A Good Indian Wedding
My only cousin got married a few days ago. Probably, I am one amongst a handful of Indians of the current generation, who has only one direct cousin, including the father’s and the mother’s side. So, this was an important occasion for me to attend. Luckily, the wedding coincided with my annual pilgrimage/vacation to India.
This was a good Indian wedding, which I was expecting it to be, considering the importance of this wedding to me! So, what makes a good Indian wedding? It may be similar to big, fat Greek weddings, as in, Indian weddings are big, in scale, in money spent and also in the number of people attending. Indian weddings definitely make one feel fat, with the dozens of varieties of food items on offer during the course of the two or three days of the wedding.
Ironically, Greek weddings are neither big nor fat. I had the opportunity of attending the wedding of one of my Cypriot (Greeks known by a different name) colleagues. Her wedding was held at a “family” church with around a 100 people attending, with more than half of this number being the neighborhood kids! She was so tense before the “walk to the altar”, that she was puffing away at cigarettes just outside the church, to calm her nerves! The strangest part of the wedding, at least for me, was that the entire wedding process, that of the priest solemnizing the marriage and the “I do” sessions were held with their backs to the audience. So, we spent the entire time sitting in the church watching the butts of the bride and the groom!
Back to the good Indian wedding, my cousin’s wedding was very good and it followed a very good schedule. It started off with very good Tiffin early in the morning and 3 or 4 cups of good filter coffee in the few hours after. All this while, something was happening on stage (mandap), something related to the marriage, I suppose. By then, it was time for a good heavy traditional lunch (Sambhar, Rasam, Butter Milk etc). Lunch was followed by a brief afternoon siesta for 2-3 hours. By this time, the bride and the groom had spent many hours in front of the “smoking altar”, cleansing their sinus cavities in this process. I came to know, that the couple had been officially married in the time I had been away for lunch. Next, it was evening snacks time, Pakodas, Badushas and some mixture, of course with the usual servings of filter coffee. Then came the reception. “Reception” in an Indian marriage is done to show off to the public, that the couple is still happy and smiling in spite of having gone into wedlock. When it is time for “reception” for the couple, it is time for dinner for the people attending the reception. The “reception dinner” is usually the best of the lot, as this is the time, when the work-bosses of the parents or the couple, good looking friends of the bride, the not-so-good looking friends of the groom who came to look at the good looking friends of the bride and other socially and economically relevant people attend. Needless to say, it was good.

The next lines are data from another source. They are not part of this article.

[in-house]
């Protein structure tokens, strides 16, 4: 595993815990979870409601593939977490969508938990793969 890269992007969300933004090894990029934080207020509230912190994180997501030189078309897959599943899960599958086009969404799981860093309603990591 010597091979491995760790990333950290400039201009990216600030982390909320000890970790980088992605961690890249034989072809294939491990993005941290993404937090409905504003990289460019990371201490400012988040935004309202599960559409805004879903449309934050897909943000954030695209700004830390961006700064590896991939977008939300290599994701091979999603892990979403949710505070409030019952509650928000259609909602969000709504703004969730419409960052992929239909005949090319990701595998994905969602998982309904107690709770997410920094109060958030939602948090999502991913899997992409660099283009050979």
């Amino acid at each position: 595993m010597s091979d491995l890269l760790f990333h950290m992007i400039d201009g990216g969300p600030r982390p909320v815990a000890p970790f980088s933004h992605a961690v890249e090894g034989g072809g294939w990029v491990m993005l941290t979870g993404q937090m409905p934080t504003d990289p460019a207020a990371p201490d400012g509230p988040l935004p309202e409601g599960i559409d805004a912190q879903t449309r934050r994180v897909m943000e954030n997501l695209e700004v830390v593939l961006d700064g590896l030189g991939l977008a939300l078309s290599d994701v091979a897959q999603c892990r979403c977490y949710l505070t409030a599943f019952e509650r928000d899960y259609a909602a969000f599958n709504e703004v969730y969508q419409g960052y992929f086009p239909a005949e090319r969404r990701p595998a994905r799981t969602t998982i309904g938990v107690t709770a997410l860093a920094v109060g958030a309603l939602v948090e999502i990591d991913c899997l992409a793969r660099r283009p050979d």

My cousin has no brothers (If you hadn’t concluded this after the first line of this entry, go and practice old Infy question papers). She has 3 cousin brothers and I am the eldest of the lot. So, I had additional responsibilities, the foremost being that of ensuring that the quality and quantity of food being served at the wedding was adequate. So, there I was, at least 15 minutes before each session, first in line for the pandhi (serving). Not only had I to check the quality of each and every food item, I also had to ensure that everyone got whatever quantity they asked for. So, I had to keep asking for more servings of almost all items to ensure that there was sufficient for all. I had to different kind of tests too. For example, when I was eating the payasam at the end of the dinner and the seats to my either side had been vacated as far as the eye could see, I wanted to test their responsiveness to unplanned requests (thanks to my company’s customer satisfaction survey for giving me the idea of this test). So, with a cup of payasam in my hand, I shouted “One appalam (papad) please”. The guy with the appalams almost fell down in surprise. Good that he actually didn’t, for if he had, all the appalams would have been crushed. Surprised, yet cheerful, he handed me an appalam and asked “Sir, do you need some rice to go with the appalam”. Good guy!
Finally, after three days of the same tough routine of getting my responsibilities right, the good Indian wedding came to an end and may the couple live happily ever after.